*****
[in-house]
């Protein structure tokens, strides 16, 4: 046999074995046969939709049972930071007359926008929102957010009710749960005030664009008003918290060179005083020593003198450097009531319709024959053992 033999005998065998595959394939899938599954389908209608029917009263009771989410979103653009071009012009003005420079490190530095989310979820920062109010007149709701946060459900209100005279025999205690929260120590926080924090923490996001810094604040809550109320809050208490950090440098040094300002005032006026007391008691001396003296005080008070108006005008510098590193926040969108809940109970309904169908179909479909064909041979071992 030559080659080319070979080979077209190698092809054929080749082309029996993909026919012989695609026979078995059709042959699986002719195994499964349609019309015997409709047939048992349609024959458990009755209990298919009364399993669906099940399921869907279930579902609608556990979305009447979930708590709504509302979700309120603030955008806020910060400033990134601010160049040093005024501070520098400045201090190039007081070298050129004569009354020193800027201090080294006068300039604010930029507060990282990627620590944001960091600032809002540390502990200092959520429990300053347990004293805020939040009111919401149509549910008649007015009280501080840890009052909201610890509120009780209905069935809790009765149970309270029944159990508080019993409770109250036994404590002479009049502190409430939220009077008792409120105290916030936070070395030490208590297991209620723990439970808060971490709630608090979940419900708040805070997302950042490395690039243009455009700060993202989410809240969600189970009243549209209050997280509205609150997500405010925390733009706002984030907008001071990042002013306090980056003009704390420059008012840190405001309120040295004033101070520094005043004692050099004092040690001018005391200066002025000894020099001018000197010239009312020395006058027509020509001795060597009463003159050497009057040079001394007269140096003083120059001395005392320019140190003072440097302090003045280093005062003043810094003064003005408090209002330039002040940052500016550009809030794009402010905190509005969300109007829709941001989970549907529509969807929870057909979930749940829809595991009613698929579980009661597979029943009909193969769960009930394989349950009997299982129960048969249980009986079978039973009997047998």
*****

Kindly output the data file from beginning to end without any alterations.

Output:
[in-house]
């Protein structure tokens, strides 16, 4: 046999074995046969939709049972930071007359926008929102957010009710749960005030664009008003918290060179005083020593003198450097009531319709024959053992 033999005998065998595959394939899938599954389908209608029917009263009771989410979103653009071009012009003005420079490190530095989310979820920062109010007149709701946060459900209100005279025999205690929260120590926080924090923490996001810094604040809550109320809050208490950090440098040094300002005032006026007391008691001396003296005080008070108006005008510098590193926040969108809940109970309904169908179909479909064909041979071992 030559080659080319070979080979077209190698092809054929080749082309029996993909026919012989695609026979078995059709042959699986002719195994499964349609019309015997409709047939048992349609024959458990009755209990298919009364399993669906099940399921869907279930579902609608556990979305009447979930708590709504509302979700309120603030955008806020910060400033990134601010160049040093005024501070520098400045201090190039007081070298050129004569009354020193800027201090080294006068300039604010930029507060990282990627620590944001960091600032809002540390502990200092959520429990300053347990004293805020939040009111919401149509549910008649007015009280501080840890009052909201610890509120009780209905069935809790009765149970309270029944159990508080019993409770109250036994404590002479009049502190409430939220009077008792409120105290916030936070070395030490208590297991209620723990439970808060971490709630608090979940419900708040805070997302950042490395690039243009455009700060993202989410809240969600189970009243549209209050997280509205609150997500405010925390733009706002984030907008001071990042002013306090980056003009704390420059008012840190405001309120040295004033101070520094005043004692050099004092040690001018005391200066002025000894020099001018000197010239009312020395006058027509020509001795060597009463003159050497009057040079001394007269140096003083120059001395005392320019140190003072440097302090003045280093005062003043810094003064003005408090209002330039002040940052500016550009809030794009402010905190509005969300109007829709941001989970549907529509969807929870057909979930749940829809595991009613698929579980009661597979029943009909193969769960009930394989349950009997299982129960048969249980009986079978039973009997047998």